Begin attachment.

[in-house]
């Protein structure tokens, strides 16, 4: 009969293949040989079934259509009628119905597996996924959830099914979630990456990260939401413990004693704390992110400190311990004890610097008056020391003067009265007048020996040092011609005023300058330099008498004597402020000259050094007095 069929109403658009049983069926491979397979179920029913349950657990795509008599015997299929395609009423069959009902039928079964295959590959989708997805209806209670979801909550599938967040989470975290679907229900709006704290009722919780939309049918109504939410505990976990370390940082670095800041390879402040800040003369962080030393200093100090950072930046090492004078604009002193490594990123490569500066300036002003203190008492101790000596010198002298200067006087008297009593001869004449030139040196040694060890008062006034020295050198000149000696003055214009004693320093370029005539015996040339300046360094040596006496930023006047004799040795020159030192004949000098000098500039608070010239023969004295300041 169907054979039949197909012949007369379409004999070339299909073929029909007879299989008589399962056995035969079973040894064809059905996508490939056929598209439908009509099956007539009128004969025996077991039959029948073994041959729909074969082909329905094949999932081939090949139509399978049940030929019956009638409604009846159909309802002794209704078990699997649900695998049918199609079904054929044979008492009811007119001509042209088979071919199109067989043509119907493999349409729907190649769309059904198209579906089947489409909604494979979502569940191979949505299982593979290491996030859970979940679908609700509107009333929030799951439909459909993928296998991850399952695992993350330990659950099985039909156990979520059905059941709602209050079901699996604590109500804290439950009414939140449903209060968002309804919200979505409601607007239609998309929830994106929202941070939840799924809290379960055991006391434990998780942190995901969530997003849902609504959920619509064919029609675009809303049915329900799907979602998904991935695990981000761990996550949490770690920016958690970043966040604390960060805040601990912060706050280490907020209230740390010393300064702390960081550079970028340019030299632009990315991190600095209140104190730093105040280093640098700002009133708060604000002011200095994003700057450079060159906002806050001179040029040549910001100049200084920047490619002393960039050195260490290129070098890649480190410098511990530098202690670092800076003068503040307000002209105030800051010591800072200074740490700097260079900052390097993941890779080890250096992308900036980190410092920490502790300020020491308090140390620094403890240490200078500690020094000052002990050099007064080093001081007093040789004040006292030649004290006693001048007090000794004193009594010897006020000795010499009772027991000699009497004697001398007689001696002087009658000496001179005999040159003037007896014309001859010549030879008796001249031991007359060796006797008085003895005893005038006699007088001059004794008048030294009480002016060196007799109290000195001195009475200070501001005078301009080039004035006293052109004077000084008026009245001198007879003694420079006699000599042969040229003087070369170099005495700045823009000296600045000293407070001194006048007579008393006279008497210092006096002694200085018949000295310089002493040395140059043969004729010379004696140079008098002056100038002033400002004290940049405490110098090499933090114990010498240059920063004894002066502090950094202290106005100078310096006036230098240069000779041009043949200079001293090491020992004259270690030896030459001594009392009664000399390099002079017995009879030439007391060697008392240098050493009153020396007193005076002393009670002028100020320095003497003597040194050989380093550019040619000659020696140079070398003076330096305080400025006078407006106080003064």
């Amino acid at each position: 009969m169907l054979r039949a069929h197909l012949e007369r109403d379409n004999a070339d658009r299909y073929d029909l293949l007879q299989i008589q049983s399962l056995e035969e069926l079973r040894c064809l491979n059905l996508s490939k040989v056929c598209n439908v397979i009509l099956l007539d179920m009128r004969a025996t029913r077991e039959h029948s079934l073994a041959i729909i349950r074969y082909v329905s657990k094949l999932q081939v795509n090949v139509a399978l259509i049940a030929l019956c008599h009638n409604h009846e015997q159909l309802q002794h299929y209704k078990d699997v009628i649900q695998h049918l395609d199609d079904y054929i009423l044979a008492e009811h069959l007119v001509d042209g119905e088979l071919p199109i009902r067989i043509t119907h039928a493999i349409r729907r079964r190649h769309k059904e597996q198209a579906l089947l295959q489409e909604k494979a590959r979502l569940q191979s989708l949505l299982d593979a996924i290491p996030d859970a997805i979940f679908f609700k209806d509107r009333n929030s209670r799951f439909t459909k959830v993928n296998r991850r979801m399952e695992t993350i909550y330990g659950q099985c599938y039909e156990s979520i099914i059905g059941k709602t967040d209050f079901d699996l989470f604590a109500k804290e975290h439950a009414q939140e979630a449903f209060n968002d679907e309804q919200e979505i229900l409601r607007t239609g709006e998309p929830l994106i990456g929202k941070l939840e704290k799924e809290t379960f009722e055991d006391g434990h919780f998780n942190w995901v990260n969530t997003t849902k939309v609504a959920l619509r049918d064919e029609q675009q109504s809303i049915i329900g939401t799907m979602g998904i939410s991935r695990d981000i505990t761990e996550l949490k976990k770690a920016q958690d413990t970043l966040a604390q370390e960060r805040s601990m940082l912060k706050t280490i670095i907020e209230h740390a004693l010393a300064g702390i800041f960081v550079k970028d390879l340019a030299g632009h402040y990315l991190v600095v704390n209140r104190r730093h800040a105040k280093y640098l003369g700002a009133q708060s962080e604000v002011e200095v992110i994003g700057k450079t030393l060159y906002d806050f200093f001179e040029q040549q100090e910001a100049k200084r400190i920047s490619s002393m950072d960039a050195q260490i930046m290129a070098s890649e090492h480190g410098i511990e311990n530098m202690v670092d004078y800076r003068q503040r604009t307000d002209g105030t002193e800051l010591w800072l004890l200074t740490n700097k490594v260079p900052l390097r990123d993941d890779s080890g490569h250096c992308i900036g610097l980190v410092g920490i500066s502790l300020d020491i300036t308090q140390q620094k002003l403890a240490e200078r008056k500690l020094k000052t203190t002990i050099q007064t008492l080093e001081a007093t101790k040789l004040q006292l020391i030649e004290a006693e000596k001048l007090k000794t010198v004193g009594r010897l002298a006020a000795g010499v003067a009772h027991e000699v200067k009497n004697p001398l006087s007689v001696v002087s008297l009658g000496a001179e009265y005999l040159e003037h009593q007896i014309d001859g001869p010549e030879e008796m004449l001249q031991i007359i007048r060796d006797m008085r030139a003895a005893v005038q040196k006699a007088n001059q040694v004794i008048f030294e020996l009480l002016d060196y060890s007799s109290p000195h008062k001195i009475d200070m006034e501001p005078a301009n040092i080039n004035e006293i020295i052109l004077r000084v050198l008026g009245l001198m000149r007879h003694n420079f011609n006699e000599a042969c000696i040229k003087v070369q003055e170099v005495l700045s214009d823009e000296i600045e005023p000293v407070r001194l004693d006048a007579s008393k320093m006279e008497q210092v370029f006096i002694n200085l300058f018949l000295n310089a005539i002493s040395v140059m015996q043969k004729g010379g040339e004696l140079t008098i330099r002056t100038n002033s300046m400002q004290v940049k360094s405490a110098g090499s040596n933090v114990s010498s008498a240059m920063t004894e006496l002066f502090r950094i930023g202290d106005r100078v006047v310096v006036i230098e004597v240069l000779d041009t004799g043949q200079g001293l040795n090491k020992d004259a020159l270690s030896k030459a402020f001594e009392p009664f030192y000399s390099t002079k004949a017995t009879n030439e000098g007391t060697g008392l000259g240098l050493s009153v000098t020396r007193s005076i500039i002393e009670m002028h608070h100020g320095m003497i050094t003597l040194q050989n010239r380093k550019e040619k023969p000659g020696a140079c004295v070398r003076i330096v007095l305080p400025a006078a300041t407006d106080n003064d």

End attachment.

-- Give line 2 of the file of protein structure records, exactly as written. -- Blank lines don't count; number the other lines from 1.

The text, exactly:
């Protein structure tokens, strides 16, 4: 009969293949040989079934259509009628119905597996996924959830099914979630990456990260939401413990004693704390992110400190311990004890610097008056020391003067009265007048020996040092011609005023300058330099008498004597402020000259050094007095 069929109403658009049983069926491979397979179920029913349950657990795509008599015997299929395609009423069959009902039928079964295959590959989708997805209806209670979801909550599938967040989470975290679907229900709006704290009722919780939309049918109504939410505990976990370390940082670095800041390879402040800040003369962080030393200093100090950072930046090492004078604009002193490594990123490569500066300036002003203190008492101790000596010198002298200067006087008297009593001869004449030139040196040694060890008062006034020295050198000149000696003055214009004693320093370029005539015996040339300046360094040596006496930023006047004799040795020159030192004949000098000098500039608070010239023969004295300041 169907054979039949197909012949007369379409004999070339299909073929029909007879299989008589399962056995035969079973040894064809059905996508490939056929598209439908009509099956007539009128004969025996077991039959029948073994041959729909074969082909329905094949999932081939090949139509399978049940030929019956009638409604009846159909309802002794209704078990699997649900695998049918199609079904054929044979008492009811007119001509042209088979071919199109067989043509119907493999349409729907190649769309059904198209579906089947489409909604494979979502569940191979949505299982593979290491996030859970979940679908609700509107009333929030799951439909459909993928296998991850399952695992993350330990659950099985039909156990979520059905059941709602209050079901699996604590109500804290439950009414939140449903209060968002309804919200979505409601607007239609998309929830994106929202941070939840799924809290379960055991006391434990998780942190995901969530997003849902609504959920619509064919029609675009809303049915329900799907979602998904991935695990981000761990996550949490770690920016958690970043966040604390960060805040601990912060706050280490907020209230740390010393300064702390960081550079970028340019030299632009990315991190600095209140104190730093105040280093640098700002009133708060604000002011200095994003700057450079060159906002806050001179040029040549910001100049200084920047490619002393960039050195260490290129070098890649480190410098511990530098202690670092800076003068503040307000002209105030800051010591800072200074740490700097260079900052390097993941890779080890250096992308900036980190410092920490502790300020020491308090140390620094403890240490200078500690020094000052002990050099007064080093001081007093040789004040006292030649004290006693001048007090000794004193009594010897006020000795010499009772027991000699009497004697001398007689001696002087009658000496001179005999040159003037007896014309001859010549030879008796001249031991007359060796006797008085003895005893005038006699007088001059004794008048030294009480002016060196007799109290000195001195009475200070501001005078301009080039004035006293052109004077000084008026009245001198007879003694420079006699000599042969040229003087070369170099005495700045823009000296600045000293407070001194006048007579008393006279008497210092006096002694200085018949000295310089002493040395140059043969004729010379004696140079008098002056100038002033400002004290940049405490110098090499933090114990010498240059920063004894002066502090950094202290106005100078310096006036230098240069000779041009043949200079001293090491020992004259270690030896030459001594009392009664000399390099002079017995009879030439007391060697008392240098050493009153020396007193005076002393009670002028100020320095003497003597040194050989380093550019040619000659020696140079070398003076330096305080400025006078407006106080003064």